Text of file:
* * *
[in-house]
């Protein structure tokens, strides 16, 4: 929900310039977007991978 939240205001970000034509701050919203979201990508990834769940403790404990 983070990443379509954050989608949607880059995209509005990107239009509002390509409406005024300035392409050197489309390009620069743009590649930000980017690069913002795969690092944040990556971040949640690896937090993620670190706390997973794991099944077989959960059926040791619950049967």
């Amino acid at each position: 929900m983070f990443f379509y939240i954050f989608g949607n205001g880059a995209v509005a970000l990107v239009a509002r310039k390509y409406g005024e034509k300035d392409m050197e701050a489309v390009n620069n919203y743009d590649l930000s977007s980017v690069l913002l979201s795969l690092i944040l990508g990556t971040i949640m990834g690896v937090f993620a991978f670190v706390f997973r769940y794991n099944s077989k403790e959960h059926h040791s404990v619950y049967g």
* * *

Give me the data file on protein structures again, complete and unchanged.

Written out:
[in-house]
């Protein structure tokens, strides 16, 4: 929900310039977007991978 939240205001970000034509701050919203979201990508990834769940403790404990 983070990443379509954050989608949607880059995209509005990107239009509002390509409406005024300035392409050197489309390009620069743009590649930000980017690069913002795969690092944040990556971040949640690896937090993620670190706390997973794991099944077989959960059926040791619950049967």
């Amino acid at each position: 929900m983070f990443f379509y939240i954050f989608g949607n205001g880059a995209v509005a970000l990107v239009a509002r310039k390509y409406g005024e034509k300035d392409m050197e701050a489309v390009n620069n919203y743009d590649l930000s977007s980017v690069l913002l979201s795969l690092i944040l990508g990556t971040i949640m990834g690896v937090f993620a991978f670190v706390f997973r769940y794991n099944s077989k403790e959960h059926h040791s404990v619950y049967g």